Use the power of public-private partnerships to fuel land securement and restoration projects, matching government programs and funding with volunteer involvement and private donations to complete cooperative projects.

Improve tax incentives to encourage full or partial donations of environmentally significant lands, building on recent progress in the federal Ecogifts program to consider provisions to allow bargain sales or to reduce capital gains taxes for land sold to conservation organizations.


E. The Role of Land Use Planning and Management

Most of the planning controls affecting private land are implemented through the Official Plans and zoning bylaws of municipalities, but within overall policy direction provided by the Provincial Policy Statement and related guidelines.

  • Strengthen the Provincial Policy Statement and implementation to require protection of key natural features, encourage restoration and promote sound water management. This could include changes to broaden application of "no development" policies to the full range of natural heritage features, adding a requirement for natural heritage system concepts and restoration policies, providing better guidance on water resource protection and strengthening the wording to ensure consistency in Official Plans. Limits could be placed on issues going to Ontario Municipal Board hearings and on OMB changes to municipal decisions.
  • Promote naturalization and increase tree cover in urban areas by developing town and city forestry programs and enhancing urban naturalization partnerships.
  • Encourage municipalities to make better use of existing planning and regulatory tools, particularly by going beyond Provincial policy to incorporate natural heritage systems based on the Big Picture concept within their Official Plans. More effective controls on tree cutting could also be implemented through improved tree bylaws or regulation of forestry contractors.
  • Update the regulatory role of conservation authorities, through enactment of a proposed generic regulation approach for new flood, fill and alteration to waterways regulations.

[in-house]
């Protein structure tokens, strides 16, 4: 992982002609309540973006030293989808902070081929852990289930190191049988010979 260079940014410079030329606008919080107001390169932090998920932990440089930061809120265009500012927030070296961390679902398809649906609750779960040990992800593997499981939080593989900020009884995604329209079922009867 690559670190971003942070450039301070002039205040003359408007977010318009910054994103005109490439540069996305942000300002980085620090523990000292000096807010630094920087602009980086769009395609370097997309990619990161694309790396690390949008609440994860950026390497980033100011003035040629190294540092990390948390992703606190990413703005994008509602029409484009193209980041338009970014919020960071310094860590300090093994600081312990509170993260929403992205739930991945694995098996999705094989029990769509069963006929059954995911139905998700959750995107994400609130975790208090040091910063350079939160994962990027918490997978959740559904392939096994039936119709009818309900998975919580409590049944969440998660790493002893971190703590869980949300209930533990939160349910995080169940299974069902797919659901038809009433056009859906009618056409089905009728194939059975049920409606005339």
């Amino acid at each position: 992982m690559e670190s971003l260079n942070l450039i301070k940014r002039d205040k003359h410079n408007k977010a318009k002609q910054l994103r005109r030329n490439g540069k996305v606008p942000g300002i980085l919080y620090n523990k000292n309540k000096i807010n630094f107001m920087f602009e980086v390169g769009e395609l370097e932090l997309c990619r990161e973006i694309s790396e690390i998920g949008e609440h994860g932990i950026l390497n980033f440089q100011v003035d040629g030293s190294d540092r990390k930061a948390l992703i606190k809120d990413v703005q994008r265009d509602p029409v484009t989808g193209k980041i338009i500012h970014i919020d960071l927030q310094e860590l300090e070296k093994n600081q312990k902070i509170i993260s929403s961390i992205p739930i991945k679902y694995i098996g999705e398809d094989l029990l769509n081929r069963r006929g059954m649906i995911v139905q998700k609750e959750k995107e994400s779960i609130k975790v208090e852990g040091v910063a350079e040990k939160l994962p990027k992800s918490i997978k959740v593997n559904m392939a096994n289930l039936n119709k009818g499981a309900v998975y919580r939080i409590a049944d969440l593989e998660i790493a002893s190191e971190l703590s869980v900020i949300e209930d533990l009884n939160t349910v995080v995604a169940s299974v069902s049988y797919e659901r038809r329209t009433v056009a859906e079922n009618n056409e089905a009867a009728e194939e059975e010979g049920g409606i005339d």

What Next?

No single tool is going to ensure the Big Picture vision becomes a reality over the next several generations. Rather, a package of "carrots and sticks" is needed, drawing from the possibilities outlined in this report and involving all levels of government and non-government organizations.

At the national level, particular emphasis in the short term should be given to:

  • Improvements in tax policy on full and partial land donations;
  • Renewed financial support for Environmental Farm Plans and their implementation;
  • A new conservation cover incentive program;
  • A marine conservation area for Lake Erie;
  • Progress on Lakewide Management Plans;
  • A multi-species approach to species at risk.

At the provincial level, short term priorities include:

  • Improvements to property tax incentive programs;
  • Renewed support for rural water quality incentives and tree-planting programs;
  • Improvements to the Provincial Policy Statement and its implementation;
  • Strengthened conservation authority regulations and watershed planning;
  • Coordination through a revised Southcentral Natural Heritage Strategy;
  • Long-term investment in protection and restoration of natural areas.

At the local level, communities can:

  • Develop natural heritage strategies, watershed plans and municipal policies
  • Develop rural water quality programs
  • Naturalize parkland, school yards and back yards in cities and towns
  • Enact tree-cutting by-laws and / or forestry contractor regulation by-laws
  • Secure and restore local Carolinian habitats

At the Carolinian Canada ecoregion level, the most promising option is the development of a regional conservation strategy for Carolinian Canada, perhaps through an advisory panel appointed by the Province using a similar process as the Oak Ridges Moraine.



big picture


Prepared by
Ron Reid, Bobolink Enterprises
In collaboration with the Carolinian Canada Coalition

April 2002

Visualize the Big Picture    
Big Picture Methodology    
Find Out More
Conservation Tools
A Threatened Landscape
Conservation Science    
Sharing the Vision    
Strengthening Incentives for Conservation    
Informing & Educating    
Land Securement & Restoration    
Land Use Planning    
What Next?